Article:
Today's kids are amazingly creative technophiles... If you have any doubts about that, just check out some of the videos posted at sites like YouTube.
My personal YouTube favorites are Chips (by Brookers) and Hey (by Tasha)... Both of these videos demonstrate a significant grasp of the art and technology of film-making.
Given that these young people grew up with MTV and a wealth of cable channels, it is not completely surprising that they've mastered the basics of film-making so well... Learning by example (especially when there are so many good examples to choose from) is a time-proven method for mastering a skill.
With access to low-cost (and fun) film-making tools like Apple's iMovie, kids can now easily emulate the movies and music videos that surround them. Raw talent is quickly refined by contrasting their own work with the pervasive examples of "Good Film-Making" that they see every day.
We've got a seemingly endless supply of great want-to-be-Spielbergs on tap... which is really fun... but sadly we don't seem to have a supply of great want-to-be-Programmers (let's face it, film-making is sexier).
Given the relatively small number of want-to-be-Programmers, it is increasingly important that those who do accept the challenge learn their craft exceedingly well... Quality is going to have to make up for a lack of Quantity.
To teach these new programmers, we have to take our cue from the film-makers. Today's new film-makers are successful because they have access to great (and inexpensive) tools, and they have access to great examples to learn from.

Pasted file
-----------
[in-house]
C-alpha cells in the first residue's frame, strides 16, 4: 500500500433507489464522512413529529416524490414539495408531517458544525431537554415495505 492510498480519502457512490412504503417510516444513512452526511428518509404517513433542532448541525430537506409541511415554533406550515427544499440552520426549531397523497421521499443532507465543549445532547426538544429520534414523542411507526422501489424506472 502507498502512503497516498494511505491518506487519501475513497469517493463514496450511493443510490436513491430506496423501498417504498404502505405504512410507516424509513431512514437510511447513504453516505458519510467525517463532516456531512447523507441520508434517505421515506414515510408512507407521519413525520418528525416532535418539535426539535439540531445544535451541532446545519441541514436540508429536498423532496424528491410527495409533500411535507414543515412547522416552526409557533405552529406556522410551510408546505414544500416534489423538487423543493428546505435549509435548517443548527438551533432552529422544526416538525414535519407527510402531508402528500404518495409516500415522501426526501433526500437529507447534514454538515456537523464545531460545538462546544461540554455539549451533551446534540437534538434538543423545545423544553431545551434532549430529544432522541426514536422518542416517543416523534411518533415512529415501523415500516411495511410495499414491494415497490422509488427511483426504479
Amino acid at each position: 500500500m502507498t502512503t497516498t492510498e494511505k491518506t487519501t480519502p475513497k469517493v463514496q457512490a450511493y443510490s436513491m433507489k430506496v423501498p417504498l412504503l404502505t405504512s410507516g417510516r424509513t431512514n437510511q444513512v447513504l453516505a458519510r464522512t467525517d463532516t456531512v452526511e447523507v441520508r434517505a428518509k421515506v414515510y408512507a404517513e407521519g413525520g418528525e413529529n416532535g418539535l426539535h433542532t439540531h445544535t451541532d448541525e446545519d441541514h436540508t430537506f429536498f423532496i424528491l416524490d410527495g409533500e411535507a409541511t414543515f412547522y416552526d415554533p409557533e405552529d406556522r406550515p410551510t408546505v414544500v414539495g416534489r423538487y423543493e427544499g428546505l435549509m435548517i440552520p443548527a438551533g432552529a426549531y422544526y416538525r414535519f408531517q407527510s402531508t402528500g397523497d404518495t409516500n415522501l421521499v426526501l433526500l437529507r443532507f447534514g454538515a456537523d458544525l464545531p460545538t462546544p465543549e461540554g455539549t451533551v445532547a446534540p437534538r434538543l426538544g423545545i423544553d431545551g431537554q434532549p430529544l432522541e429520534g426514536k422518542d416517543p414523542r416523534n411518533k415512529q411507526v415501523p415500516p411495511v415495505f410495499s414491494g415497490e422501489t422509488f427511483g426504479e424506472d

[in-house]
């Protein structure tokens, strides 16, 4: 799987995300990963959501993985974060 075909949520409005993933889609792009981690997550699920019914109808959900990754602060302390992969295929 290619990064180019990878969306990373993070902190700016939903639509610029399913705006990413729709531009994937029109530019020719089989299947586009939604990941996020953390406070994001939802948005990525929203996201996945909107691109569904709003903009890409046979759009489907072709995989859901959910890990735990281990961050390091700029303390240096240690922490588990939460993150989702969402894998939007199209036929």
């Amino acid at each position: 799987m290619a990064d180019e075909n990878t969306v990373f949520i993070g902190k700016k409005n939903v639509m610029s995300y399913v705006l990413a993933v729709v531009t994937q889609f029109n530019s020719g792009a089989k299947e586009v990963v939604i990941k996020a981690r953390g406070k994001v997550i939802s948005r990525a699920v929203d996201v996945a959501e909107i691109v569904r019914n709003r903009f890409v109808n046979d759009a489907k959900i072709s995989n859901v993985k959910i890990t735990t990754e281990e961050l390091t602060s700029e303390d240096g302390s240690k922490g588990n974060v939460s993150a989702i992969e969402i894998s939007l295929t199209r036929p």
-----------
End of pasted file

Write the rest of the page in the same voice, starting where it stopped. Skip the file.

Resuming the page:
Today's want-to-be-Programmers do have a wealth of great tools at their disposal, many of which are free. What they lack are pervasive examples of "Good Programming" to learn from. We are surrounded by some really great programs, but they are almost invisible... even when we are aware of them, it's hard to "see" how they work.
Do you have any idea at all how Google finds answers for you?
I think that our task (those of us who would educate these new programmers) is to seek out "Good Programs", and to discuss them and analyze them in the same way that film critics discuss and dissect movies. This has very little to do with specific computer languages or specific technologies... it has more to do with craft, style, and techniques.
There is science to programming, but there is also art... and the combination of the two is what really leads to Thoughtful Programmers.
(cross-posted at my java.net blog)